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Have you ever tried to make a positive change but can’t seem to make it stick? It all comes down to our habits.

Habits are practices done on a regular basis. They ultimately define who we are. According to James Clear, author of Atomic Habits, making small changes overtime can have an astounding impact on your life. We often dismiss small changes because it is difficult to see the effect immediately, but becoming one percent better each day results in significant change in a year.

Layers of Behavior Change

We have been taught to be goal oriented and focus on results, but there are actually three layers to behavior change: 1) Outcomes – Changing results, 2) Processes – Changing habits and systems, 3) Identity – Changing beliefs. The most effective way to change your habits is to change who you wish to become. You can do this be deciding the type of person that you want to be and then proving it to yourself with small wins.

Process of Building a Habit

The process of building a habit can be divided into four steps:

1) Cue – triggers a behavior (notice the reward)

2) Craving – the motivational force (want the reward)

3) Response – the actual habit (obtain the reward)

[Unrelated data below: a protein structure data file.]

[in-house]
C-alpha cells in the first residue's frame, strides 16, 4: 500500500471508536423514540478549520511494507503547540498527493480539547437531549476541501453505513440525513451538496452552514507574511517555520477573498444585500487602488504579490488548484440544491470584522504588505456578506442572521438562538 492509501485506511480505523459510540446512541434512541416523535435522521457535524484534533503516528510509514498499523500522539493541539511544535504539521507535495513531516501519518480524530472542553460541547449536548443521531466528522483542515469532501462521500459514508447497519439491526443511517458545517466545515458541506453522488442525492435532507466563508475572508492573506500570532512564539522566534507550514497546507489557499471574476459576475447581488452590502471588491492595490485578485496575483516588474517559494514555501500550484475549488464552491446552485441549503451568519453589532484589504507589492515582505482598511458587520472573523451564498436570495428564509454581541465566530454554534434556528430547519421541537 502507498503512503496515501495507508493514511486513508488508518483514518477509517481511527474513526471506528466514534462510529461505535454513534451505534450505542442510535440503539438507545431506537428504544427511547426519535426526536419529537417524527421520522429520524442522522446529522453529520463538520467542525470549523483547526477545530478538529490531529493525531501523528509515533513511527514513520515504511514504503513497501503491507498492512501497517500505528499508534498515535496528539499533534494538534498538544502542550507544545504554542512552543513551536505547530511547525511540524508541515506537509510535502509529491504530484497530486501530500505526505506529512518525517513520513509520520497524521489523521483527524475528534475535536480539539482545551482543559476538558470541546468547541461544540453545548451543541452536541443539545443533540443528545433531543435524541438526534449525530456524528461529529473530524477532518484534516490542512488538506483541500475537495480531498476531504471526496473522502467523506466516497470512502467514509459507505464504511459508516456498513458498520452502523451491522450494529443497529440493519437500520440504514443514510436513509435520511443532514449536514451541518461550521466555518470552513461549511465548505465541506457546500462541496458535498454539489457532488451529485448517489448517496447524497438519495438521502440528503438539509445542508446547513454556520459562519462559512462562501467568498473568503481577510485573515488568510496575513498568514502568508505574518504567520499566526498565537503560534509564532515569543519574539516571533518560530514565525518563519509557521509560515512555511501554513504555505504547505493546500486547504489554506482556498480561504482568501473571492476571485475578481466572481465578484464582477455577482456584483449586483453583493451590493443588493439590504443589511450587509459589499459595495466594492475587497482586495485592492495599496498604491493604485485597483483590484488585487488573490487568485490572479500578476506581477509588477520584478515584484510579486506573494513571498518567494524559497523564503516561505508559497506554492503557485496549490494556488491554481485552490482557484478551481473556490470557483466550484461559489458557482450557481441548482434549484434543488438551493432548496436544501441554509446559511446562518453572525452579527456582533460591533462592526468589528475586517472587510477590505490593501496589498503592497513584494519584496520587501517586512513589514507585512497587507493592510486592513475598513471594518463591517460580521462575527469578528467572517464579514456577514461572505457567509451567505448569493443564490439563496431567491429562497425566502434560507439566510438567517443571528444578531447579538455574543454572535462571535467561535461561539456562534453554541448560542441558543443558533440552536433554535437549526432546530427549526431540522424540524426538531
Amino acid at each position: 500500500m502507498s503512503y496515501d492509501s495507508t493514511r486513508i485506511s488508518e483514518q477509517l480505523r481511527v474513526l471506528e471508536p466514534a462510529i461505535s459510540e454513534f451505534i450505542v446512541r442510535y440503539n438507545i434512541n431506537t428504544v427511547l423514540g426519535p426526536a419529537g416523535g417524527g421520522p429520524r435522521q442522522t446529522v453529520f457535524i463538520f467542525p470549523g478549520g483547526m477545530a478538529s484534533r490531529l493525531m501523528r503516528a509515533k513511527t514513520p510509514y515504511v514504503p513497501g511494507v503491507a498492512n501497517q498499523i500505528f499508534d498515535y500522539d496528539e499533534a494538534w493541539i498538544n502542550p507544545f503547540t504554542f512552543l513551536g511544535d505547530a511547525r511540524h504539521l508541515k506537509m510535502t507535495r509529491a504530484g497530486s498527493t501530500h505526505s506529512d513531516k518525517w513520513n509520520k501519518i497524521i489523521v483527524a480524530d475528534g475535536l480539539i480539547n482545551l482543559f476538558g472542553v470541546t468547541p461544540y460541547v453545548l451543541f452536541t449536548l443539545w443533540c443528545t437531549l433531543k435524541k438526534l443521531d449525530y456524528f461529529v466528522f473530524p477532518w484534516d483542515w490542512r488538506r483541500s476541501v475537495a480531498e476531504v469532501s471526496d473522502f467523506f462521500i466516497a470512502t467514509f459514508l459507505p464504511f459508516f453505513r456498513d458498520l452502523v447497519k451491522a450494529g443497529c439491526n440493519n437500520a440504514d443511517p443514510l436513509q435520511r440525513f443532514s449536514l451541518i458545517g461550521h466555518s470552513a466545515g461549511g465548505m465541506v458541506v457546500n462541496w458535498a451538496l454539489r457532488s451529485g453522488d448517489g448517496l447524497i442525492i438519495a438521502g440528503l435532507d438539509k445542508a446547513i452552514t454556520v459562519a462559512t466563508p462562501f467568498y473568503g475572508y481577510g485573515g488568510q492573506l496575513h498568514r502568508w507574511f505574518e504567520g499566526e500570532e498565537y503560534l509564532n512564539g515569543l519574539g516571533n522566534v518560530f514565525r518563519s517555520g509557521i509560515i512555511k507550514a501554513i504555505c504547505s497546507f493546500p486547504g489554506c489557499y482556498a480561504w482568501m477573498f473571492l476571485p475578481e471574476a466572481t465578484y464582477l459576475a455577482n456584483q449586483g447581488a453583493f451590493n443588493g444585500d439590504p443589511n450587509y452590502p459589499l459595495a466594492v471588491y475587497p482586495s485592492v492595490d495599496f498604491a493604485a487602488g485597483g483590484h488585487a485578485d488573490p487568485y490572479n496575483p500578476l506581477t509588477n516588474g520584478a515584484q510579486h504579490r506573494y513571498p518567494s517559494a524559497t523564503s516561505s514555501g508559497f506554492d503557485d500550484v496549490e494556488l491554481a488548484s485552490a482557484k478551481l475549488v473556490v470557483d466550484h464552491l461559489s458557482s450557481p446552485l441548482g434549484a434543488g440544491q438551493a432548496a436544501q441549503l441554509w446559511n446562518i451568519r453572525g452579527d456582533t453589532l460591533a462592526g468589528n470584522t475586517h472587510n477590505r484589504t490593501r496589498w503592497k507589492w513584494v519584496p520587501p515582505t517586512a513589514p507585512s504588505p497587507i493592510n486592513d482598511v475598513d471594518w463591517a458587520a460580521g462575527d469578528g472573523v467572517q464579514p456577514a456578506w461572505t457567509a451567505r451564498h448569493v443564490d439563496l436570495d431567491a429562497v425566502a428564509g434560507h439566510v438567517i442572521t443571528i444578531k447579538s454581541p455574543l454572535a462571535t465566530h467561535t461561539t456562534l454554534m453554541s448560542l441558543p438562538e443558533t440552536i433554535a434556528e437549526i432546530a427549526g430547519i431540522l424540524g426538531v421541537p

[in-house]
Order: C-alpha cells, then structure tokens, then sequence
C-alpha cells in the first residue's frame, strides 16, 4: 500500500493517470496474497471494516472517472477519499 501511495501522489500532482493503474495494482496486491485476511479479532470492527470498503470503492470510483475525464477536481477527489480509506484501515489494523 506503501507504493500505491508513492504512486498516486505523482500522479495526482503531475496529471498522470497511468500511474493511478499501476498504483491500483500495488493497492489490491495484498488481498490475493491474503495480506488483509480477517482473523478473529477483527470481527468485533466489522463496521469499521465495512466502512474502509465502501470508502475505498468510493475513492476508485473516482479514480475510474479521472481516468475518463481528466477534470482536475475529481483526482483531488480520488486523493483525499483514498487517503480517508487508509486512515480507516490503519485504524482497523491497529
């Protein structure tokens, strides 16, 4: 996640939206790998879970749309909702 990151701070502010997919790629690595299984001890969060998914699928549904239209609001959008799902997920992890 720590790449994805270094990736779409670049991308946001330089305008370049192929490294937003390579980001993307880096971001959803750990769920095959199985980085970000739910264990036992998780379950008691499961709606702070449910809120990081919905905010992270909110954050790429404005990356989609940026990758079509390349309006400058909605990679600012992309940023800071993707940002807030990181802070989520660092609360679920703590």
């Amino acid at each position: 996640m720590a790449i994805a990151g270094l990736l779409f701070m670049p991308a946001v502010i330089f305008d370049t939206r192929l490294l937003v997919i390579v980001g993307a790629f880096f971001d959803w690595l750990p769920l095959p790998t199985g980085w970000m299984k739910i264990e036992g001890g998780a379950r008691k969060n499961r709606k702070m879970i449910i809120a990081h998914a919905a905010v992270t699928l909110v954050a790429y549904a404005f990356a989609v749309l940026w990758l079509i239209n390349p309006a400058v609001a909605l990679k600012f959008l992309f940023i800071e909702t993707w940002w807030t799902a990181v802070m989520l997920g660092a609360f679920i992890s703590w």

4) Reward – the end goal (serve two purposes: satisfy and teach us)

All four steps are vital for a habit to form. Without the cue, craving, or response, a behavior will not occur. Without all four steps, a behavior will not be repeated.

Four Laws of Behavior Change

1) Make it obvious – Many people think they lack motivation, but what they really lack is clarity. It is not always clear when and where to do a habit. Time and location are the most common cues that affect habits. Use these cues to pair a new habit with a specific time and location. Another strategy is Habit Stacking when you pair a new habit with a current habit.

2) Make it attractive – The more attractive something is, the more likely it will become a habit. Habits are a dependent on dopamine levels. Dopamine is released not only when you experience pleasure, but also when you anticipate it. Anticipating a reward – not actually getting it – makes us to take action. A strategy for making habits attractive is Temptation Bundling by pairing something you want to do with a habit you want to develop.

3) Make it easy – We tend to the things that require the least amount of work. A strategy to make a habit easy is to use the Two-Minute Rule. When starting a new habit, start small by only doing it for two minutes.

4) Make it satisfying – We are more likely to repeat a behavior when the experience is satisfying. To get a habit to stick, you need to feel immediately successful – even if it is in a small way.

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